You have to be kidding yourself with that statement, its common practice in your state that Real estate agents have enaged in the practice of setting different tiers of pricing, with higher prices being charged to consumers who are, for example, resident outside the particular area of the property or who are otherwise unaware of material facts such that they are prepared to pay prices for the property that are higher than the prices that those who are aware of those facts would be prepared to pay.

We have seen many agency agreements up there and have had this confirmed by an REIQ trainer which for example may show a range price of say $500,000 - $550,000, but the listing price will show $590,000 or you may just quote a single price in your agency agreement but this isn't the price you endup advertising and disclosing to the market.

Peter, has hit the nail on the head, inflate the listing price to get the vendor's business and then condition the vendor down to get the buyer's interested, but at no time does the public find out about the true price quoted in the agency agreement. This same old dodgy strategy has been going on for years and is rampant in your state of Queensland aswell, and yet you have the ordacity to call the buyer stupid.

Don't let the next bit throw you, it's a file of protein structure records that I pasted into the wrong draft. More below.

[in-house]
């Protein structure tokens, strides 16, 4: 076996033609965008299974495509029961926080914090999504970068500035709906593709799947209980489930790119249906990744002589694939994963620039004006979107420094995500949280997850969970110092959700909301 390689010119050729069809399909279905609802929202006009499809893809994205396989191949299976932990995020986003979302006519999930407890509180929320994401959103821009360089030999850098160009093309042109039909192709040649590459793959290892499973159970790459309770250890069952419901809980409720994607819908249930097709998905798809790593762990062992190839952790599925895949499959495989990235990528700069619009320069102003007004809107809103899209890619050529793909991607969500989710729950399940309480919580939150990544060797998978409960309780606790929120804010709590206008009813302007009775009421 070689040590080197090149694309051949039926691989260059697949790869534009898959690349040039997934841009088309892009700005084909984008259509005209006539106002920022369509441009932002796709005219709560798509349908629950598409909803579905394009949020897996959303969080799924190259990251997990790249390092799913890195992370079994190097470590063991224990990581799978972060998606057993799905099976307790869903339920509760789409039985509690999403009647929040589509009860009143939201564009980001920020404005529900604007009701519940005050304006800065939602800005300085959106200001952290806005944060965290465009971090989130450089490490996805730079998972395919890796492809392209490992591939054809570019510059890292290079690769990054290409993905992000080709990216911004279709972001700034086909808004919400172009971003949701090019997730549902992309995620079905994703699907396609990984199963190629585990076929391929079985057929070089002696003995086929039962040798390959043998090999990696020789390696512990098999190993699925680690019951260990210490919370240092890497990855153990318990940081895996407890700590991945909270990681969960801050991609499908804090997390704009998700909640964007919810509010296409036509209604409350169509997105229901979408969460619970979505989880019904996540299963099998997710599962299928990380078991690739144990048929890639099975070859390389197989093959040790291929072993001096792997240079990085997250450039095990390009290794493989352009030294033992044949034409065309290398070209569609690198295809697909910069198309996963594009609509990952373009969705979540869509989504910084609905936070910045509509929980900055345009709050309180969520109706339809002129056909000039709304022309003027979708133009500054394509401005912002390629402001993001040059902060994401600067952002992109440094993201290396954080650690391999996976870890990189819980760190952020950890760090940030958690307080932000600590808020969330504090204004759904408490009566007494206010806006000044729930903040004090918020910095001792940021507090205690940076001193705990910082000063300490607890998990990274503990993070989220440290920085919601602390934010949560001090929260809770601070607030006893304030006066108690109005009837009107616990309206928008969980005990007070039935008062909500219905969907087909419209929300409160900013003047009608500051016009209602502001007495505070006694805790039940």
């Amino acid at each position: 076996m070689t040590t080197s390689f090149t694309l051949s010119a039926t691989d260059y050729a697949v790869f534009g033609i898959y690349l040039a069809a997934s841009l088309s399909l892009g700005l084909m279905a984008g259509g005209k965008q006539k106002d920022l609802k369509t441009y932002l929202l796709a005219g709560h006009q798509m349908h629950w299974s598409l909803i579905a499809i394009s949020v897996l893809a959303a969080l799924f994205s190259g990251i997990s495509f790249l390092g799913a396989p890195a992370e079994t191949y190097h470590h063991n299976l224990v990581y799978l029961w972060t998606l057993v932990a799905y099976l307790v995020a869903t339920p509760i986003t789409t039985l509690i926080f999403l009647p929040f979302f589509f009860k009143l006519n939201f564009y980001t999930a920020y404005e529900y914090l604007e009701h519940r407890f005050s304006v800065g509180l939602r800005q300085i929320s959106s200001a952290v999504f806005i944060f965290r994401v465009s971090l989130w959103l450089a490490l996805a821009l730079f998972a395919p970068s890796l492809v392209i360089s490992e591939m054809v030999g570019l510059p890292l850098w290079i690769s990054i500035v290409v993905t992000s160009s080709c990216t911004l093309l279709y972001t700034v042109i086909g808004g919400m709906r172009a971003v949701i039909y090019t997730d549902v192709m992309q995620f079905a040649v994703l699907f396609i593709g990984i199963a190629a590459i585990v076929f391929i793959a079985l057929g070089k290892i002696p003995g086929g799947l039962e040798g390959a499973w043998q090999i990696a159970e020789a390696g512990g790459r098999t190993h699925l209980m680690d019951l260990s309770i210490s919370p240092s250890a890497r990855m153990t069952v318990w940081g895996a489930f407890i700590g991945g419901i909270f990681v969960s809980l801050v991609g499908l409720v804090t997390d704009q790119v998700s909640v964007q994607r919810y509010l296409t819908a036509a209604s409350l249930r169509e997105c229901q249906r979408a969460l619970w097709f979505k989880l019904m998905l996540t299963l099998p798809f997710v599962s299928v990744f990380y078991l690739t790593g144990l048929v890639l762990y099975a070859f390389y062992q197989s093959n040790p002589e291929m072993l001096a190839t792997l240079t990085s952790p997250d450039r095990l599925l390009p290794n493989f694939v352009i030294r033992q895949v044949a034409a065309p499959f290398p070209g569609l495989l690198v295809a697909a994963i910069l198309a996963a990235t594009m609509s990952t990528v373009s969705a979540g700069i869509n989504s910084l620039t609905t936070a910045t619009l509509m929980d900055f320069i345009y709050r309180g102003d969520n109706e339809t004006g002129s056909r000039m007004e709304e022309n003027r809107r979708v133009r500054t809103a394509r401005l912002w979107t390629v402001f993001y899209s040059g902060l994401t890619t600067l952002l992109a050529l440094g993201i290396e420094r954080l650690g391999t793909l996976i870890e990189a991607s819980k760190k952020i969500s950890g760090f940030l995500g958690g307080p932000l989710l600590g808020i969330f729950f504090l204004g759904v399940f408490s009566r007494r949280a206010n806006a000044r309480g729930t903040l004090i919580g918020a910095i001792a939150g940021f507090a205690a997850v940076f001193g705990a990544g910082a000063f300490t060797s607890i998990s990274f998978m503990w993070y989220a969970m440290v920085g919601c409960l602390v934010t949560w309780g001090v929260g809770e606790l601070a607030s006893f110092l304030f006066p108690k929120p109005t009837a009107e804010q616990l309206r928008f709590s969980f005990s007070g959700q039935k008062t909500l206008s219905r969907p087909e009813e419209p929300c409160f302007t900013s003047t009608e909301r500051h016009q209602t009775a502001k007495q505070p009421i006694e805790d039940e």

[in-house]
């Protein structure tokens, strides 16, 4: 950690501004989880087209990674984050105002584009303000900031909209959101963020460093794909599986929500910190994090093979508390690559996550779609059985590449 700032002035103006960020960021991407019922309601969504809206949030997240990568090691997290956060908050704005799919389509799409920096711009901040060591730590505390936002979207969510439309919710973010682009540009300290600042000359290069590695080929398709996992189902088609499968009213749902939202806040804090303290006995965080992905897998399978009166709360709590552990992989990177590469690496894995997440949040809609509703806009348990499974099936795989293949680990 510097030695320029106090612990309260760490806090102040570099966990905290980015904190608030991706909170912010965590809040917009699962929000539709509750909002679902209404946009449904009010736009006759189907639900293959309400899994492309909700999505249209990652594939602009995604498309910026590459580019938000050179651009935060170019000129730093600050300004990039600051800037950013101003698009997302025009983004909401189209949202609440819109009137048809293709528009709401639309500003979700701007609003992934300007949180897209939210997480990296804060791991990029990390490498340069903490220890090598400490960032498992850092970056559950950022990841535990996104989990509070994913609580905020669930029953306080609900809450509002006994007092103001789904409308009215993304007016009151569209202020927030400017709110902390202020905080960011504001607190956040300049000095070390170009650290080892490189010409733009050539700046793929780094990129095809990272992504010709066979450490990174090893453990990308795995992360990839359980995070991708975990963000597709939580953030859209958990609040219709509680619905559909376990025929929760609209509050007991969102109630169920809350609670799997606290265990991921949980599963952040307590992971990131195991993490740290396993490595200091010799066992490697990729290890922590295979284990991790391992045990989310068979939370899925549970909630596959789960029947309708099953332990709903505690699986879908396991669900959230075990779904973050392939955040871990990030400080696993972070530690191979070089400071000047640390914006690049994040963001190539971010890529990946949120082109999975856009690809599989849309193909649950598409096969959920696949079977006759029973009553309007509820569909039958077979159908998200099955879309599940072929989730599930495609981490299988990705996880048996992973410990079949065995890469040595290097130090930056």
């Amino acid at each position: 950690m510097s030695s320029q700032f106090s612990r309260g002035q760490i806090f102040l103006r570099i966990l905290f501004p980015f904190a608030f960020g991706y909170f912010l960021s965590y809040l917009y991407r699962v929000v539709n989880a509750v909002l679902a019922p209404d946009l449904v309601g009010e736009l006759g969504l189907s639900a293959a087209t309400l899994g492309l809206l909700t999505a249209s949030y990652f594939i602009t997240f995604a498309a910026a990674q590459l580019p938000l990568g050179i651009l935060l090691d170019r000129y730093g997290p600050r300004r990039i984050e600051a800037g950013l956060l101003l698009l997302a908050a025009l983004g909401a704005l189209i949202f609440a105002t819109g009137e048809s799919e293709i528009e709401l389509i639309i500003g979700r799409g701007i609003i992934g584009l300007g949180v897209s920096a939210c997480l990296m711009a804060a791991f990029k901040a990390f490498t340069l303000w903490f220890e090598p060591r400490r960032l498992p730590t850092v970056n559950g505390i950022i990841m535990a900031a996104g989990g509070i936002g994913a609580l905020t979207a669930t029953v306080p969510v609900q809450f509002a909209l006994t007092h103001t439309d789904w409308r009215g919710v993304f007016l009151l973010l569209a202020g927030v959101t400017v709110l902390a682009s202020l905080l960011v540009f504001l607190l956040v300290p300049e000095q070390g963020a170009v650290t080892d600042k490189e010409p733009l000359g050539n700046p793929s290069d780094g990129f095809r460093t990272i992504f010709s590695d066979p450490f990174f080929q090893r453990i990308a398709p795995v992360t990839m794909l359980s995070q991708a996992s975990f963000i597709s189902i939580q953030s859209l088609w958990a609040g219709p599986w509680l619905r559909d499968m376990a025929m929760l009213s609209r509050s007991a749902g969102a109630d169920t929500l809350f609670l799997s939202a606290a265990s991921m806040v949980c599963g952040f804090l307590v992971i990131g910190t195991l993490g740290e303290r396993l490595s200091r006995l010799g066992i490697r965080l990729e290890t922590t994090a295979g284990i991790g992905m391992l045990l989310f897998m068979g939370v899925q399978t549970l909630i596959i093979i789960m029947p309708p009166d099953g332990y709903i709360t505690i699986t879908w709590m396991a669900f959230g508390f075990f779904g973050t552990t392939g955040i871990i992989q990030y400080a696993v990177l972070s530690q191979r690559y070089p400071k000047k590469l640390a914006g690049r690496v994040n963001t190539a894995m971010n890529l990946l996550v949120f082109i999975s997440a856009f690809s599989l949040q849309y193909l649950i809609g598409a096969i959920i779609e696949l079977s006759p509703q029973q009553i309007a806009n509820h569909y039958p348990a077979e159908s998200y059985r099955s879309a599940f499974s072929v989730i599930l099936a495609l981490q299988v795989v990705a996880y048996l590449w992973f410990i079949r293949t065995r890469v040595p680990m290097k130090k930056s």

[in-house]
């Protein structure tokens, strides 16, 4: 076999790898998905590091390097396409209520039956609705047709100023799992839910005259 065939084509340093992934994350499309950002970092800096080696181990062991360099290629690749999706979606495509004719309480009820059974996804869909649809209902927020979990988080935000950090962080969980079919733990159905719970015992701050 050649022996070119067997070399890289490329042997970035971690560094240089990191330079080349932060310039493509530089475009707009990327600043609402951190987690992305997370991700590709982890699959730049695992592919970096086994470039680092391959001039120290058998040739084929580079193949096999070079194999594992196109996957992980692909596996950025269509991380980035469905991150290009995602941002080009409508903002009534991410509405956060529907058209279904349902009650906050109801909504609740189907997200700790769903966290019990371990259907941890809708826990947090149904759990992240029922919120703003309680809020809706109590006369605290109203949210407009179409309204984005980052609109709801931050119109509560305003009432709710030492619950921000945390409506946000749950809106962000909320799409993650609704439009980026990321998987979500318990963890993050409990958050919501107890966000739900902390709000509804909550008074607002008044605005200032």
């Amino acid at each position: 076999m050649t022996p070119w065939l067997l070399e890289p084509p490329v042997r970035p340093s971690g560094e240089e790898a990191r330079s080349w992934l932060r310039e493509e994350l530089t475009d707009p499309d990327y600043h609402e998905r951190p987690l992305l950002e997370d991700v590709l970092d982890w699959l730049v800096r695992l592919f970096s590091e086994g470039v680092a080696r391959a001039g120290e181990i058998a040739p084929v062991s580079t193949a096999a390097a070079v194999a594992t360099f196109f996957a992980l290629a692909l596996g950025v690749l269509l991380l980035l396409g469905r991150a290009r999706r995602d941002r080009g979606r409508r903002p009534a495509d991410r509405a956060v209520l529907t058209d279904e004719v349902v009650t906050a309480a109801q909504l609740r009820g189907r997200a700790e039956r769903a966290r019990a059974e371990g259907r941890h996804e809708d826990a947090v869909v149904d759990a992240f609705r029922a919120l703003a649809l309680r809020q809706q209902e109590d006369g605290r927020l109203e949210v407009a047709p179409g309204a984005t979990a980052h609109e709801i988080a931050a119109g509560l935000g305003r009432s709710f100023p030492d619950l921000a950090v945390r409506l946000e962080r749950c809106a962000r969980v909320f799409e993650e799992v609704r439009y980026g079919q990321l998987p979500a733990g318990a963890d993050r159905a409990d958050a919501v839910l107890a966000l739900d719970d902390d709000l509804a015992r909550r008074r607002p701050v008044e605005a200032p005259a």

As I stated before an industry that fails to take up the challenge of social responsibility would almost need to expect greater government interference and regulation in the future, without negatively affecting their relationship with their consumers and stakeholders.

Enough said !
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GeorgeRousos 2yrs+
Oigevay, your state of Queensland and Victoria could learn a thing or two from this aswell. The only people who should be handling contracts are solicitors, given real estate agents don't understand contract law and how it differs from property law.

I've also been told there is around 600 law suits, which have been filed against real estate agents in Queensland for engaging in dubious practices on contracts and what is most disconcerning is that they don't realise the consquences of their actions.

http://reic.com.au/blogs/australian_real_estate_blog/archive/2009/08/01/negligent-misrepresentation-on-home-owner-contracts.aspx


I had to laugh at your response to my invitation about calling me. I made a bet with someone in the office that you wouldn't pickup the phone - I reckon if I had a dollar for everytime I do that, I'd be an instant millionaire. :)))))))))))
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oigevay 2yrs+
"I had to laugh at your response to my invitation about calling me. I made a bet with someone in the office that you wouldn't pickup the phone - I reckon if I had a dollar for everytime I do that, I'd be an instant millionaire. :))))))))))) "

A million knockbacks huh? Maybe people arent as keen to talk to you as you think? Could be a message in there, George

"You have to be kidding yourself with that statement, its common practice in your state that Real estate agents have enaged in the practice of setting different tiers of pricing, "